Situated on dozens of small islands, Stockholm is a city of water. The Local gives you tips on how to make the most of the Swedish capital’s greatest resource.
Children love Stockholm because Stockholm loves children. It almost seems that the city had children in mind as it evolved over the centuries. There are parks and play areas among the many green areas; walkways are wide, pedestrian crossings are not only at every corner but wherever people are likely to cross the street. And the city is clean.
It’s the city that gave the world gay icons like Abba and Greta Garbo, so the fact that Stockholm is becoming a favourite destination of gay tourists should be no surprise. Stockholm’s tradition of tolerance and openness means it never developed a gay ghetto, so gay life is integrated into the life of the rest of the city.
Whatever you’re shopping for, the Swedish capital has something for you. An achingly fashion-conscious city, Stockholm is the perfect place to while away the hours drifting from trendy boutique to trendy boutique. For aficionados of sleek, minimalist Scandinavian design, there are great finds to be made. For foodies, Stockholm’s historic market halls are gourmet heaven. This guide will be constantly updated and expanded –if you know of an establishment you think we should include, tell us!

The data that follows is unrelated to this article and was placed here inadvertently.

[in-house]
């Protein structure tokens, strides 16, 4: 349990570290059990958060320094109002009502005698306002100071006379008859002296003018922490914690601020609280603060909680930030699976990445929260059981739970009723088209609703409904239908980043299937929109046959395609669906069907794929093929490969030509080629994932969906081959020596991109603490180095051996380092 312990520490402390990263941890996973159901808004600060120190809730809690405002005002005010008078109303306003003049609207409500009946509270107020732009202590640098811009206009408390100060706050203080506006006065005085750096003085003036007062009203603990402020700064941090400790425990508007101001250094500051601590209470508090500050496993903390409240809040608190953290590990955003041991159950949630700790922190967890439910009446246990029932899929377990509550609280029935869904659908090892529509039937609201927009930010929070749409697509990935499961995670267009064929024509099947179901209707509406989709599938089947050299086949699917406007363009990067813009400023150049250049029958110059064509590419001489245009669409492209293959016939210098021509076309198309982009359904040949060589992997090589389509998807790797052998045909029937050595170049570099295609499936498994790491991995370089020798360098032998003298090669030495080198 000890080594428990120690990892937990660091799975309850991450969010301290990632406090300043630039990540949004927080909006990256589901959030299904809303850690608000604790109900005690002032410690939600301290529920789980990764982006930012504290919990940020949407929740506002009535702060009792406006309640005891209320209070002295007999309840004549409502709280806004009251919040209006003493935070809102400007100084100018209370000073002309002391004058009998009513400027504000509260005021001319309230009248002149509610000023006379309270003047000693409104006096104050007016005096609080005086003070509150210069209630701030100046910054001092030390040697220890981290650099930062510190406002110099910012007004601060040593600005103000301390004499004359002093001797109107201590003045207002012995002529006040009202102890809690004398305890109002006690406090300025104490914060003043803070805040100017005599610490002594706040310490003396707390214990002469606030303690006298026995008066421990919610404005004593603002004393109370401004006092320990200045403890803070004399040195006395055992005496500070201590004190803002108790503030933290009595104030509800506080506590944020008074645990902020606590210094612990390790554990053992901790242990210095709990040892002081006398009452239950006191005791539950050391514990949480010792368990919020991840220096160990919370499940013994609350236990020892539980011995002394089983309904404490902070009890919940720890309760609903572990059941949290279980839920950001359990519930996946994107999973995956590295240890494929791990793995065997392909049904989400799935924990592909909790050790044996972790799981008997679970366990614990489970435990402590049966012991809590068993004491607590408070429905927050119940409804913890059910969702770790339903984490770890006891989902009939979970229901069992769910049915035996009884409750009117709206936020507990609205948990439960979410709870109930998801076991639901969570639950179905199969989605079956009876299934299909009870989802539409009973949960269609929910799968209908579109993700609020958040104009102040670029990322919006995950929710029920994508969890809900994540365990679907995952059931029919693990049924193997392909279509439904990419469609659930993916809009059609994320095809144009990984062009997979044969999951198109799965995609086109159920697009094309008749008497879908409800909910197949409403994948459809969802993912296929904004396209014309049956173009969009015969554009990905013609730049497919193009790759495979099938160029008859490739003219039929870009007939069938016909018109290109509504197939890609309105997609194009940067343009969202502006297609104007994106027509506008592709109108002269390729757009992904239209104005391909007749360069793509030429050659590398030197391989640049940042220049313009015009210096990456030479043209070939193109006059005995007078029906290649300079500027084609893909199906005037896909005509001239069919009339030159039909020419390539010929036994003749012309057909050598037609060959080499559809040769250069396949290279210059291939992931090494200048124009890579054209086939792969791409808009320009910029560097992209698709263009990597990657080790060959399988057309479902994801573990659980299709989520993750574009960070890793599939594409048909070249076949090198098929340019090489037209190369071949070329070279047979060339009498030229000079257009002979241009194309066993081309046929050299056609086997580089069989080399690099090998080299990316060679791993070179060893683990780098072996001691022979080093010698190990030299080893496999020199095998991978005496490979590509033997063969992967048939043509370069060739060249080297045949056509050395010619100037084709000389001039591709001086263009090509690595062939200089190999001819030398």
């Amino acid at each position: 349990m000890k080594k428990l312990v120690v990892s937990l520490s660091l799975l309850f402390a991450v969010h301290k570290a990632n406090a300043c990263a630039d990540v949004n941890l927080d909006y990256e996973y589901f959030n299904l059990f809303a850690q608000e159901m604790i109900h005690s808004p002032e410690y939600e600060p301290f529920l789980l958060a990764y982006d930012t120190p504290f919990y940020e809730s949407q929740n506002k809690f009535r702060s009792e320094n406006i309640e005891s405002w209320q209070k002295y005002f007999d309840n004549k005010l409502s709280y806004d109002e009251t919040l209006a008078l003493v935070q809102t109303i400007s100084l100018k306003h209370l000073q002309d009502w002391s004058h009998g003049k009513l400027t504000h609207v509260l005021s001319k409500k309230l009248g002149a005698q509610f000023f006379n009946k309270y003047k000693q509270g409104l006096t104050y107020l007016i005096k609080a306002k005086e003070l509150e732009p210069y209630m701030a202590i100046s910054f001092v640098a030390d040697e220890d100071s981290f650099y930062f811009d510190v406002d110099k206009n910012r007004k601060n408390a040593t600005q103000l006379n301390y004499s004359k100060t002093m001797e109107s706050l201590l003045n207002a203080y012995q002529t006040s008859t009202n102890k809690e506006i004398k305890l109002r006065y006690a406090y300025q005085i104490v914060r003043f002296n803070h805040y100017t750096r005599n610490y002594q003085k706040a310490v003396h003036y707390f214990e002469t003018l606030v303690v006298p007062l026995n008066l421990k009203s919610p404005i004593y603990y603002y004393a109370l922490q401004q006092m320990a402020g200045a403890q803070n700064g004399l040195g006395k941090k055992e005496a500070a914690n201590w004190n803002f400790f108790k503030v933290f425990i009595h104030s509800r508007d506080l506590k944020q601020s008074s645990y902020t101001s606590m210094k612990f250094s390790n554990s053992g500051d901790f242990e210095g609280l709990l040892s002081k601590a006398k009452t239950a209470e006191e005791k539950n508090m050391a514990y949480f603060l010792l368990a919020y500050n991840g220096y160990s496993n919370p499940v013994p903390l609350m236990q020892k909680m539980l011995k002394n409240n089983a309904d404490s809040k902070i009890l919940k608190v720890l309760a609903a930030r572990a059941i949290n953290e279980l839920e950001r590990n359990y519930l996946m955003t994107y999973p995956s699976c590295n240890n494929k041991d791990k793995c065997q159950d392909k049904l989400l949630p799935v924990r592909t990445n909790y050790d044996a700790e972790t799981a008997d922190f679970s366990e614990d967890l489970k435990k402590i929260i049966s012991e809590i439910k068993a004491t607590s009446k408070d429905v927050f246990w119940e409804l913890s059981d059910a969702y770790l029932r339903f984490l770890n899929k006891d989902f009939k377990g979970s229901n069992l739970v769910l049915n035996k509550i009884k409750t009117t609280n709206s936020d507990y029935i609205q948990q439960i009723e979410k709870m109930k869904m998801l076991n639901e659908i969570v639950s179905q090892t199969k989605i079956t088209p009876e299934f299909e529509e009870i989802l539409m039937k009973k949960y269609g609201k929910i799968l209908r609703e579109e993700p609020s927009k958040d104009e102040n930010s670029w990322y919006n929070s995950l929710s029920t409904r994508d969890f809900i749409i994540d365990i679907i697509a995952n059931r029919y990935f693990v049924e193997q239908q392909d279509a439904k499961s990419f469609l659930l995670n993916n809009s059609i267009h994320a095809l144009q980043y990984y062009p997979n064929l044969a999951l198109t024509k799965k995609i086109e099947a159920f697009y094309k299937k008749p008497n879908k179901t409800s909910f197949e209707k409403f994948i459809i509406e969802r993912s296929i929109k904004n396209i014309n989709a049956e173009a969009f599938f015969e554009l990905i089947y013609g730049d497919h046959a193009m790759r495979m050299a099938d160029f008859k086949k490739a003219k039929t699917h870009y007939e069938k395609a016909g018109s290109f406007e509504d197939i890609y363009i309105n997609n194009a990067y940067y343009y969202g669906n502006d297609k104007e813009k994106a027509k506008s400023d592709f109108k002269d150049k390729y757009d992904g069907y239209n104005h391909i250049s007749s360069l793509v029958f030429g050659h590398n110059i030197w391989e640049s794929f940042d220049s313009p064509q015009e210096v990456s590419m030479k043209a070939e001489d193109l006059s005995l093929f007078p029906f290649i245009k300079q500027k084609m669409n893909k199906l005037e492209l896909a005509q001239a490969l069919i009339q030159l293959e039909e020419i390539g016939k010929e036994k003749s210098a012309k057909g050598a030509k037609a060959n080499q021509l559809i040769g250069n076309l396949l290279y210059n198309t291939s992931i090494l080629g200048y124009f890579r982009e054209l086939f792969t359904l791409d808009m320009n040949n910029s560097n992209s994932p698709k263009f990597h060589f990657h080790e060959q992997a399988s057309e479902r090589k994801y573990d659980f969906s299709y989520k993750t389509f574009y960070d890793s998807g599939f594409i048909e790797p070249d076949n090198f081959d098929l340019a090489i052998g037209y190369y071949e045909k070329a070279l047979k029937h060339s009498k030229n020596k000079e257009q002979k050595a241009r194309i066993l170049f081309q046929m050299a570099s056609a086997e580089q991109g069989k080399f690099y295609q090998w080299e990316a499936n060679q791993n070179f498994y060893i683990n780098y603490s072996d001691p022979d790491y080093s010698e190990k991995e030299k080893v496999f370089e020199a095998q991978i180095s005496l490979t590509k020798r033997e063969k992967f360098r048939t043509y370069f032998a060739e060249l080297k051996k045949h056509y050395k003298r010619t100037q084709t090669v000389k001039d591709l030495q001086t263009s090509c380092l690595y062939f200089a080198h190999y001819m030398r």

A week-long political conference may not seem like the event of the season, but Sweden’s annual Almedalen Week has practically the entire country talking about who’s who in politics and what they’re up to on the Baltic island of Gotland.
Scandinavian dairy producer Arla Foods faces more than 7 billion kronor ($900 million) in fines if the company is found to have breached laws ensuring fair competition.
Sweden's King Karl XII and a Cossack commander are emerging as disputed figures in Ukraine-Russia relations some 300 years after Russia's comprehensive defeat of Sweden in the Battle of Poltava.
A 32-year-old woman has been charged for the rape of another woman by the Gothenburg District Court.
Pop music fans and musicians in Sweden were reeling on Friday following news of the unexpected death of Michael Jackson, who died suddenly on Thursday in Los Angeles at the age of 50.
Two men with connections to a Swedish criminal gang have each been sentenced to two years in jail for forcing an 18-year-old boy to cover over a tattoo resembling the gang's logo.
Thirteen people were indicted by a Swedish court on Thursday after being caught with 2.5 million kronor ($318,000) in counterfeit dollar and euro bills.